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UEFA v Ballino – PI Refusal Reasons Now Published

This article was first published in Kluwer Patent Blog [July, 2024].

The reasons for the decision are now available in the case of Ballino v UEFA and others, following an oral hearing on 3rd of June 2004 in the Hamburg local division. As was previously known, the panel comprising Presiding Judge Sabine Klepsch, Judge-rapporteur  Dr. Stefan Schilling, and legally qualified Judge Samuel Granata dismissed the application for provisional measures and ordered Ballino to pay costs, including those incurred by the defendants in filing the protective letter.

The case relates to an EP patent covering a method and system for detecting an offside situation – the “connected ball technology” – which was due to be used in the Euro championship starting on 14 June 2024. There had been no challenge to the patent prior to these proceedings, although there is now a revocation acting action pending before the Paris central division of the UPC (ACT_27358/2024 UPC_CFI_230/2024).


Ballino’s predecessor wrote to the Kinexon Defendants in October 2023 to allege infringement (it was undisputed that this knowledge was attributable to Ballino). They responded in November 2023, explaining the basis on which they did not infringe (namely that no sound vibration sensor was used, as required by the patent). A further letter was sent by the Claimant in February 2024, following which the Kinexon Defendants filed a protective letter on the 4 March 2024 at the UPC. Ballino then filed proceedings for preliminary relief preventing direct, indirect, literal, and equivalent infringement of the patent in Germany and the Netherlands; requested an interim costs award and an order the defendants pay a penalty of €100,000 per day in the event of a breach of the requested order. It later supplemented that request with conditional auxiliary requests. The Defendants requested refusal of the application or alternatively a security payment of in excess of €1,000,000 for the enforcement of the preliminary injunction; and an order for its costs including in filing the protective letter.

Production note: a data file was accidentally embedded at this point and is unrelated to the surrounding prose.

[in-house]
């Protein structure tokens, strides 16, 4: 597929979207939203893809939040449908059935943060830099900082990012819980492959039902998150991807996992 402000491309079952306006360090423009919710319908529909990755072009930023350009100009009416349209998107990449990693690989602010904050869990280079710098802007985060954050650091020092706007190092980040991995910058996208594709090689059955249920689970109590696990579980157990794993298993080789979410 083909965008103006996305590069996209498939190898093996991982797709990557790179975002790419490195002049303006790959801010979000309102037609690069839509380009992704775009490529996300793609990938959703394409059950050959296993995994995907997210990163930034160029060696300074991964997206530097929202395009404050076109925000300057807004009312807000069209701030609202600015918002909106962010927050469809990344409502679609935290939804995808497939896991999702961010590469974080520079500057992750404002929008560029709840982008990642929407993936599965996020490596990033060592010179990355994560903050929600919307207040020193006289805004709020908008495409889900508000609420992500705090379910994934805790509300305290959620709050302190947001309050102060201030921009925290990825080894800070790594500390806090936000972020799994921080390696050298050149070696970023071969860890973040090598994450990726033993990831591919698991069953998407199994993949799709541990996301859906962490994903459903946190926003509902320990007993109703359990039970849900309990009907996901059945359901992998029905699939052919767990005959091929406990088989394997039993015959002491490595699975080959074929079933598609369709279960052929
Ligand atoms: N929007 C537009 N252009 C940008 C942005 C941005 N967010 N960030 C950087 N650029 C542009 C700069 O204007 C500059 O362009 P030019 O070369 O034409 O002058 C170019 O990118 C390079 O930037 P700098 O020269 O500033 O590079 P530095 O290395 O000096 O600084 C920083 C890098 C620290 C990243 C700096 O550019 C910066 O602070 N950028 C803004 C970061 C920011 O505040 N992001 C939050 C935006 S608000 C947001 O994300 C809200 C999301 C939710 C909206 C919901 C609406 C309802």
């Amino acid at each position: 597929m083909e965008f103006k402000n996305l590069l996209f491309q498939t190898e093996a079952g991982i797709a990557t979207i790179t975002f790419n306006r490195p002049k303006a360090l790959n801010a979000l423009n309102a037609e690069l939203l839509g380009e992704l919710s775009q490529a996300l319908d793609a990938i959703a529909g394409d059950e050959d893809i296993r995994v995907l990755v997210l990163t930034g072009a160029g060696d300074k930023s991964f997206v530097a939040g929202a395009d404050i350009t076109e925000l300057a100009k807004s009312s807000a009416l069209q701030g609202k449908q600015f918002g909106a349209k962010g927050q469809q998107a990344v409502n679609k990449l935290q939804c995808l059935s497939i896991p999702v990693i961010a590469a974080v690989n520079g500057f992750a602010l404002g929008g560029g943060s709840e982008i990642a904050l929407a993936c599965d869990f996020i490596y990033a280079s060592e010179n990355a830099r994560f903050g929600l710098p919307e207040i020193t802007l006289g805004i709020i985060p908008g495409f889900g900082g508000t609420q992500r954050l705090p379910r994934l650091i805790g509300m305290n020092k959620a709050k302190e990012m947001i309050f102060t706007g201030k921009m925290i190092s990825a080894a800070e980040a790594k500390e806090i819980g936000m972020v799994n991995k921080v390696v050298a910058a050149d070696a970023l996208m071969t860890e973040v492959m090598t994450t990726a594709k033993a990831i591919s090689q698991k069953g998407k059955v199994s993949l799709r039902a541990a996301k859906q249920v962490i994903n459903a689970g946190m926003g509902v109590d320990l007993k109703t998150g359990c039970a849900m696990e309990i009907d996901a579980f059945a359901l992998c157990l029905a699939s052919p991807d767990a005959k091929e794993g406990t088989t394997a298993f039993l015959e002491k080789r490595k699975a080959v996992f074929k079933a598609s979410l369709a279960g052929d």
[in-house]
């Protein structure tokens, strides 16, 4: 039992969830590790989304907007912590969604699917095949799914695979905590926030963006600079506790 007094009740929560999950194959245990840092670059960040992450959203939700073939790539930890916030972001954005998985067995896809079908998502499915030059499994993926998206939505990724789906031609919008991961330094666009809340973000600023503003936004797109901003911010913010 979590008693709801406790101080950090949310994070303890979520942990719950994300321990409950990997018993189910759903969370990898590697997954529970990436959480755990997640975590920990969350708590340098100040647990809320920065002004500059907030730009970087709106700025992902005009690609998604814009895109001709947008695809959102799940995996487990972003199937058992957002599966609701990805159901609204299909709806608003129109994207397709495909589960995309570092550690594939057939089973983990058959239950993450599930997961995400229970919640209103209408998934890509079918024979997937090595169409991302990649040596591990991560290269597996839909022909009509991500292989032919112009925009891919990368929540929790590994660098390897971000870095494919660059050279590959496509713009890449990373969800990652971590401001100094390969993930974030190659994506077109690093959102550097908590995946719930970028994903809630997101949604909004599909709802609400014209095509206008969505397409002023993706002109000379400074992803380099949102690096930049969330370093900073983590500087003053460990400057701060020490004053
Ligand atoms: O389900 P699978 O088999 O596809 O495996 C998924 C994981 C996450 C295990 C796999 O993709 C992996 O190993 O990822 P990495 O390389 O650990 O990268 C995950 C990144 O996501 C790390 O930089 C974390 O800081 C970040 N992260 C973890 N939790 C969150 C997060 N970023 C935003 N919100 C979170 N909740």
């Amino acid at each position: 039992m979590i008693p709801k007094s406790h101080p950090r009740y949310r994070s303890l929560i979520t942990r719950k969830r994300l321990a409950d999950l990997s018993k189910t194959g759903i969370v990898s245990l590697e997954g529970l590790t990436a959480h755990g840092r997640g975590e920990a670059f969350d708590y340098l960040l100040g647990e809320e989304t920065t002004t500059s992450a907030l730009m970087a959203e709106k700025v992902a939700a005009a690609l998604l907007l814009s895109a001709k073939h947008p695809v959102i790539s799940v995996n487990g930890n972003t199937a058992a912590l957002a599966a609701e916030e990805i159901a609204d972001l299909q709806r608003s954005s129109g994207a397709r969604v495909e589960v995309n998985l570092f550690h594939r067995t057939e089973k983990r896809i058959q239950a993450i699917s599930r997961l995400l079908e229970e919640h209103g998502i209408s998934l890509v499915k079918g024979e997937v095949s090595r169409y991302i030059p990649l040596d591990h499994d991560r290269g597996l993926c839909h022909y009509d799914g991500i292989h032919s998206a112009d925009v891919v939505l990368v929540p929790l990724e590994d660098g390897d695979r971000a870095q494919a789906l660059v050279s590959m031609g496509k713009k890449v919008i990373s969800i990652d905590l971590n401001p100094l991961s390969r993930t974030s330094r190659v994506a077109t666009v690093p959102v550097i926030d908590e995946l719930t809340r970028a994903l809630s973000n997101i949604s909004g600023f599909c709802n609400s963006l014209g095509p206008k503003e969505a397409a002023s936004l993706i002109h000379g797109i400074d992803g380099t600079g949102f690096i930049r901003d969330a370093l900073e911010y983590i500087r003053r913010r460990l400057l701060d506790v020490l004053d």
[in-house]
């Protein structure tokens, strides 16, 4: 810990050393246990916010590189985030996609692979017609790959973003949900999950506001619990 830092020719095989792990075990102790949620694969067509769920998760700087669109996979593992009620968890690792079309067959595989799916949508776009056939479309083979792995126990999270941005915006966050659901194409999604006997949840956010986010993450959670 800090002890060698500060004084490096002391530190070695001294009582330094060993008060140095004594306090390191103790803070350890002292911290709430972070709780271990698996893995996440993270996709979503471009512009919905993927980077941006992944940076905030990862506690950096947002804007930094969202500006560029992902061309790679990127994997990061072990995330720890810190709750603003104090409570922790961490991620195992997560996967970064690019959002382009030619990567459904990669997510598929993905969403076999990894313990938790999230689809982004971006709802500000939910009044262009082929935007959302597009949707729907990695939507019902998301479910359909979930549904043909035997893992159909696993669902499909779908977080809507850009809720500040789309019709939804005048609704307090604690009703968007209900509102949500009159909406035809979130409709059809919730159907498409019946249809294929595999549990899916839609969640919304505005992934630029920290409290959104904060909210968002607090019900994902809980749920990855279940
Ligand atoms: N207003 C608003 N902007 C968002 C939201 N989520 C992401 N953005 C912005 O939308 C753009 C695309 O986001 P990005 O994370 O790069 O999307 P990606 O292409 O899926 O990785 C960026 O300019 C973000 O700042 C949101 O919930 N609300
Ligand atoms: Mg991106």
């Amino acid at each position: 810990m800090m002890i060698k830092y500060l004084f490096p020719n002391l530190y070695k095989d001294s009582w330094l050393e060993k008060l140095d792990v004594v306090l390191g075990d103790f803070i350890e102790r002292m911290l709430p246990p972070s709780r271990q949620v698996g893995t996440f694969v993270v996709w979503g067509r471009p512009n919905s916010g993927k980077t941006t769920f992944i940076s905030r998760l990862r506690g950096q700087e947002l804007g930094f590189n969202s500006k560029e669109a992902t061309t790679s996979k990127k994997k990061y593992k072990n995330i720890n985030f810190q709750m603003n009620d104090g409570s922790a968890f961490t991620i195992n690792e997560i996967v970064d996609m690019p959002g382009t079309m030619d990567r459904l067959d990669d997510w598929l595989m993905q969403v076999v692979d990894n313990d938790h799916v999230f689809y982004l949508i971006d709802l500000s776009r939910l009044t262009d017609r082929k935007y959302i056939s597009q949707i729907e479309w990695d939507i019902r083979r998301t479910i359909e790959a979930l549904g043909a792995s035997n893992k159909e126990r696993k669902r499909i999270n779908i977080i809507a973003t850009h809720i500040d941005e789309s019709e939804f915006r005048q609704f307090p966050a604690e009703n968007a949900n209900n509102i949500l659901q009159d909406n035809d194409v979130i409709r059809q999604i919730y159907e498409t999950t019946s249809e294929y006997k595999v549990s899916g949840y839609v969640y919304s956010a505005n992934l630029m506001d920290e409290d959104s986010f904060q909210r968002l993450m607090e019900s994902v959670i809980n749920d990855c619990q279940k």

Applying the approach to urgency adopted in 10x v Curio, the Hamburg Local Division determined that the application lacked urgency.  In the circumstances, it would have been clear to the Claimant following the Kinexon Defendant’s response in November that judicial recourse would be necessary to settle the matter.  The Local Division was not aware of any further steps taken by the Claimants at that time to investigate the facts or technology, including obtaining a sample of the balls which it knew were used in the FIFA 2022 World Cup. Nor did the Claimant contact UEFA at all in advance of issuing proceedings. As such, the Claimants did not “diligently initiate and complete the required steps” at an early enough stage and the claim lacked urgency.